Journal of Neurology and Neuroscience

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Travelling to High Altitudes Lead to Difficult Sleeping- Review

Swati Srivastava

Background: High-altitude (HA) environments have adverse effects on the normal physiological functioning of body in the people who are accustomed to living at low altitudes. New arrivals to altitude commonly experience decline in quality sleep. Most people don’t sleep well at altitude. Sojourns commonly report vivid dreams, feelings of being suffocated and wake up in the morning feeling un-refreshed. These complaints are commonly associated with increased fragmentation of sleep by frequent brief arousals, which are in turn linked to periodic breathing.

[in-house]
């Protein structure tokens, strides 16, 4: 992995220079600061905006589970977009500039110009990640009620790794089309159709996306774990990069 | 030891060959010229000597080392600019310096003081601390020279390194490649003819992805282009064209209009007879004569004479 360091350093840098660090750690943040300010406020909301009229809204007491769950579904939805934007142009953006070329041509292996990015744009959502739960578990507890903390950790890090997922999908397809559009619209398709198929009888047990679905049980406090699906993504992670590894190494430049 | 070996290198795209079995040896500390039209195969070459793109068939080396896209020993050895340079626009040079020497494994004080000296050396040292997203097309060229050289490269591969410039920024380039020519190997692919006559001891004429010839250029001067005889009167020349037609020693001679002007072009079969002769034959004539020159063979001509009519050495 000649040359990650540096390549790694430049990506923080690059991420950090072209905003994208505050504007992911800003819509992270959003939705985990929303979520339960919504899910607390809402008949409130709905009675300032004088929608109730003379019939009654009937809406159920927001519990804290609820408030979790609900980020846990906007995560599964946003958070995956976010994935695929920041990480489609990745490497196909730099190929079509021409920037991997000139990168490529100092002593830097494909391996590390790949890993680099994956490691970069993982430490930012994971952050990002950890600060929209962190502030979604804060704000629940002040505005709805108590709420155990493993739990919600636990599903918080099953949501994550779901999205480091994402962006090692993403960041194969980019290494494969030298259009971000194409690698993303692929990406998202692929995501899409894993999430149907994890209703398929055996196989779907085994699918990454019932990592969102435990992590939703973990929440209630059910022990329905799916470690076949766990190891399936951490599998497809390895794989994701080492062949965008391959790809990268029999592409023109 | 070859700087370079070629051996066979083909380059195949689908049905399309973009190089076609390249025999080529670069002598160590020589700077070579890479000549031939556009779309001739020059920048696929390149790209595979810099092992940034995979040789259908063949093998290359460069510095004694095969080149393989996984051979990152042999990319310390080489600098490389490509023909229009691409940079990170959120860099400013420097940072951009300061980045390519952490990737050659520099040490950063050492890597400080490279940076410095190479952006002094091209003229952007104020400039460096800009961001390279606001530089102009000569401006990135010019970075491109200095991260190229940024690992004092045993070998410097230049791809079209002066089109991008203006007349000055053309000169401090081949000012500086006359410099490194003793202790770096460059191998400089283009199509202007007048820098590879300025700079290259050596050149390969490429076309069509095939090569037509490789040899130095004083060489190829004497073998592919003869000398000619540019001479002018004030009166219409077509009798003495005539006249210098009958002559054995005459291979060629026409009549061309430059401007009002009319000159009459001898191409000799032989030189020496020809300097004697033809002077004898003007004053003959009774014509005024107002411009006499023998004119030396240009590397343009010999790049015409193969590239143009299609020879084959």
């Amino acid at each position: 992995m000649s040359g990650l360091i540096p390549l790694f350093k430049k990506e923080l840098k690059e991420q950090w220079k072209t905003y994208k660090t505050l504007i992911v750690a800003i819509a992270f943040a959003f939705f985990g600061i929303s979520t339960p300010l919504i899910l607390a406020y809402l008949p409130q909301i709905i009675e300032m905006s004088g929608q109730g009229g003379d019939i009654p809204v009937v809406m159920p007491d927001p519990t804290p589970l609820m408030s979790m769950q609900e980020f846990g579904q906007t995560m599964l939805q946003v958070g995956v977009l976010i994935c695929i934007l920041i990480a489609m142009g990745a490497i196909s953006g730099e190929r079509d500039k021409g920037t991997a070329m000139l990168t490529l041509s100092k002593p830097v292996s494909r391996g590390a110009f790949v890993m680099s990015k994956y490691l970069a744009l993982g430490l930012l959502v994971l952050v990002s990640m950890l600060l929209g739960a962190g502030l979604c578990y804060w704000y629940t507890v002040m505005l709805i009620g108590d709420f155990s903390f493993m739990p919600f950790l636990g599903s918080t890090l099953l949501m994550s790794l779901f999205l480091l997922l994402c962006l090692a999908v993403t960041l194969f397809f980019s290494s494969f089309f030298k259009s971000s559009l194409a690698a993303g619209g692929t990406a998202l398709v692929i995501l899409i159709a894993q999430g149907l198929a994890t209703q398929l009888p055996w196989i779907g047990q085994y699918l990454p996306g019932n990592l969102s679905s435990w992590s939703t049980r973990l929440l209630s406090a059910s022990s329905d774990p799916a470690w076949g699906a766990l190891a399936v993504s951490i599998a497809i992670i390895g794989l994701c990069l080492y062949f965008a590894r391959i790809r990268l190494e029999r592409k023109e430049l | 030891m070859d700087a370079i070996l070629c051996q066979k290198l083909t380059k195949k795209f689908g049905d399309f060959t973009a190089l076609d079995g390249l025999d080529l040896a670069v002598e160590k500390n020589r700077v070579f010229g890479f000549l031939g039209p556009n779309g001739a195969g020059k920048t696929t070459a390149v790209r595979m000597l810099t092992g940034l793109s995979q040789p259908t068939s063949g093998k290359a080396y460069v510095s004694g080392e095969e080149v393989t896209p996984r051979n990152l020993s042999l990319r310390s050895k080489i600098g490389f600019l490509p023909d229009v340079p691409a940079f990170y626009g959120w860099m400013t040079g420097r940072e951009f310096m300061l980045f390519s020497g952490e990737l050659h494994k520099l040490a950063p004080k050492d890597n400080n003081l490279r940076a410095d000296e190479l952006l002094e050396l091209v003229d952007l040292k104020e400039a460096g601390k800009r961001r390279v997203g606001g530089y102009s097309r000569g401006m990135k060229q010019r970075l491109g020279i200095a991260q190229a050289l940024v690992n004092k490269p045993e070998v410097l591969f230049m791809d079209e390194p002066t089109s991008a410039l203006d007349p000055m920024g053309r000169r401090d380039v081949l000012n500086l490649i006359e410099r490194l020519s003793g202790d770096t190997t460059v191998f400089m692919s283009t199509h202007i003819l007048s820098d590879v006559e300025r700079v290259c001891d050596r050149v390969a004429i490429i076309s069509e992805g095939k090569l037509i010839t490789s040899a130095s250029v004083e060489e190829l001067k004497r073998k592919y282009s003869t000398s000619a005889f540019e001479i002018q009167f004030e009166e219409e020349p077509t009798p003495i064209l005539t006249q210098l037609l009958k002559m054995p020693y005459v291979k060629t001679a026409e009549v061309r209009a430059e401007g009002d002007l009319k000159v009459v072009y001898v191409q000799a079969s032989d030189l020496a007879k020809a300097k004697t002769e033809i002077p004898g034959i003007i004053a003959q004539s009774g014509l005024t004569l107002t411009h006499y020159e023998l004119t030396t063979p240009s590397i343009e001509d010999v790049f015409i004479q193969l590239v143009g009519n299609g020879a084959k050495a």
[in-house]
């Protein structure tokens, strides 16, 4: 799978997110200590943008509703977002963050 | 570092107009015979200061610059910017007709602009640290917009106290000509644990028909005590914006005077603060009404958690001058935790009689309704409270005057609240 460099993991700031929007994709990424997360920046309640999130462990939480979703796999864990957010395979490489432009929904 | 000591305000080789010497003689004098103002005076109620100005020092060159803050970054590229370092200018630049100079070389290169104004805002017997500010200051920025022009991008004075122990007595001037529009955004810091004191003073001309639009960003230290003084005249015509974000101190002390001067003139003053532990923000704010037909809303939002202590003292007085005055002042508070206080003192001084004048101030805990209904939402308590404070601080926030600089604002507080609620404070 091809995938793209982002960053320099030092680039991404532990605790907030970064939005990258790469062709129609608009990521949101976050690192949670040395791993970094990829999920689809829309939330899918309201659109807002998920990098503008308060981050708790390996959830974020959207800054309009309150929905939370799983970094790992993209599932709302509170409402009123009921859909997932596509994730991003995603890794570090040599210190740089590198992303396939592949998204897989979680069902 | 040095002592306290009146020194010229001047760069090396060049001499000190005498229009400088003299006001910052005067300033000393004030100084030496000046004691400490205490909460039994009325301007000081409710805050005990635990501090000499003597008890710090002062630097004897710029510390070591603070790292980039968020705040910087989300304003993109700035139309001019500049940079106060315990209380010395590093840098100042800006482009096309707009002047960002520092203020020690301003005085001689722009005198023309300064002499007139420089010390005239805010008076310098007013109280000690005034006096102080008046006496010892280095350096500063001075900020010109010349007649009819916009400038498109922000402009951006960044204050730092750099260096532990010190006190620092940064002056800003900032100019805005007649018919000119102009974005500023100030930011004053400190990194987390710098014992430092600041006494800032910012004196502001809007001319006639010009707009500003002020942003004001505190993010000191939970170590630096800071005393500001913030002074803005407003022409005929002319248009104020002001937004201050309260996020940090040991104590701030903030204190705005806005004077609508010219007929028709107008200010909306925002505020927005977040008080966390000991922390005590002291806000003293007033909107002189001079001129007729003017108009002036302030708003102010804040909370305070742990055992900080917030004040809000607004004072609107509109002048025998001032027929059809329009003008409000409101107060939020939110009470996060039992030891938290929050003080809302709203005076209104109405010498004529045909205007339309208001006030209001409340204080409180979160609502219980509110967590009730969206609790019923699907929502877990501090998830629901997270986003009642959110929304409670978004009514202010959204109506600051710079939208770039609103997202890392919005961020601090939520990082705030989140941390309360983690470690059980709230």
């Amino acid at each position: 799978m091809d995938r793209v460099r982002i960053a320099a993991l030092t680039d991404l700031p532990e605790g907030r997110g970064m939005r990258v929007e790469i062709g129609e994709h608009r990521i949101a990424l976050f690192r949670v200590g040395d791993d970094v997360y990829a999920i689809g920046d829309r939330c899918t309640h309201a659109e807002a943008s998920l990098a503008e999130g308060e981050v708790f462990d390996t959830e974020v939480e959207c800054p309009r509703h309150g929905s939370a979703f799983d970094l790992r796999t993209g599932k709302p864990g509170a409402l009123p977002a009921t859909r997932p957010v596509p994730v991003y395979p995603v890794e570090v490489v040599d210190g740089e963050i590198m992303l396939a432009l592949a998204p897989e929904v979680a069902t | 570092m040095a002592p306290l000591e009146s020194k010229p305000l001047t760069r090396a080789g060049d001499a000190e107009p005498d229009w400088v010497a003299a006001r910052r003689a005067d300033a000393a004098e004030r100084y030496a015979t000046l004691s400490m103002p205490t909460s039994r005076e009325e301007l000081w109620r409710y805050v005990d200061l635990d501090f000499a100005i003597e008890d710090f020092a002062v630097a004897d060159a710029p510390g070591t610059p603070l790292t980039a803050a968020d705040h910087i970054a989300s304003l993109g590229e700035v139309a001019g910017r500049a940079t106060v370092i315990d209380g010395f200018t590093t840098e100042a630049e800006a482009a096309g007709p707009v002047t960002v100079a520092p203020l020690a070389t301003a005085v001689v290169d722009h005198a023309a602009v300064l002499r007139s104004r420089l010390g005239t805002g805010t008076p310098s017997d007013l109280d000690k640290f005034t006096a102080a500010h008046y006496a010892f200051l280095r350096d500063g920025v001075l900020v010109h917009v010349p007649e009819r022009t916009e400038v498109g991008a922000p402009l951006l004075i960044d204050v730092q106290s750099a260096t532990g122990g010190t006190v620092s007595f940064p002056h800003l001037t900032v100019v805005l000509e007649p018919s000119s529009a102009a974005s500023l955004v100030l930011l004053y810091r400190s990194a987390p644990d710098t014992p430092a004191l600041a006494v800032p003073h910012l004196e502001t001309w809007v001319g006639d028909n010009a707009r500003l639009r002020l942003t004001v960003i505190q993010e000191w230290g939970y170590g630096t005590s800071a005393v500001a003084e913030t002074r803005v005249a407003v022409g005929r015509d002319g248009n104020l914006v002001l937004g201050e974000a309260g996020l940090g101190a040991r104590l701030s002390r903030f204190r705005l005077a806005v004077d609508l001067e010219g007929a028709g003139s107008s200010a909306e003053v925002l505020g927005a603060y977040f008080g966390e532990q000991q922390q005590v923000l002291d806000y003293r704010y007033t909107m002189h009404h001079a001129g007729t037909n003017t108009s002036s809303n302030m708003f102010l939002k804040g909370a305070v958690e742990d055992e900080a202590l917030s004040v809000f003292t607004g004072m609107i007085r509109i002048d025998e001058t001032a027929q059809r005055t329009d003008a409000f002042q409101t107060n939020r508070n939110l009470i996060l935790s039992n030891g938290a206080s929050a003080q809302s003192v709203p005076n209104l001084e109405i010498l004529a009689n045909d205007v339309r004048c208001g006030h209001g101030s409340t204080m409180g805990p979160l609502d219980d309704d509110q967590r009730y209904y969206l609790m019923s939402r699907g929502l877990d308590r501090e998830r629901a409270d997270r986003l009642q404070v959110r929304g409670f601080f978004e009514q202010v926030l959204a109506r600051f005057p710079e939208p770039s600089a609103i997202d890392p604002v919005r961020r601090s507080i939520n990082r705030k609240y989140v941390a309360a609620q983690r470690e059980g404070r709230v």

Findings: Changes in sleep architecture include a shift toward lighter sleep stages, with noticeable decrements in slow wave sleep and with variable decreases in REM sleep. Increased hypoxic ventilatory responsiveness and loss of regularization of breathing during sleep contribute to the occurrence of periodicity.

Conclusions: One of the immediate effects of altitude exposure is to cause a general reduction in sleep quality. The purpose of this review was to consolidate the findings of the significant studies that examined the effects of HA on the sleep disturbances so far, so that further study in this regard can take new dimensions.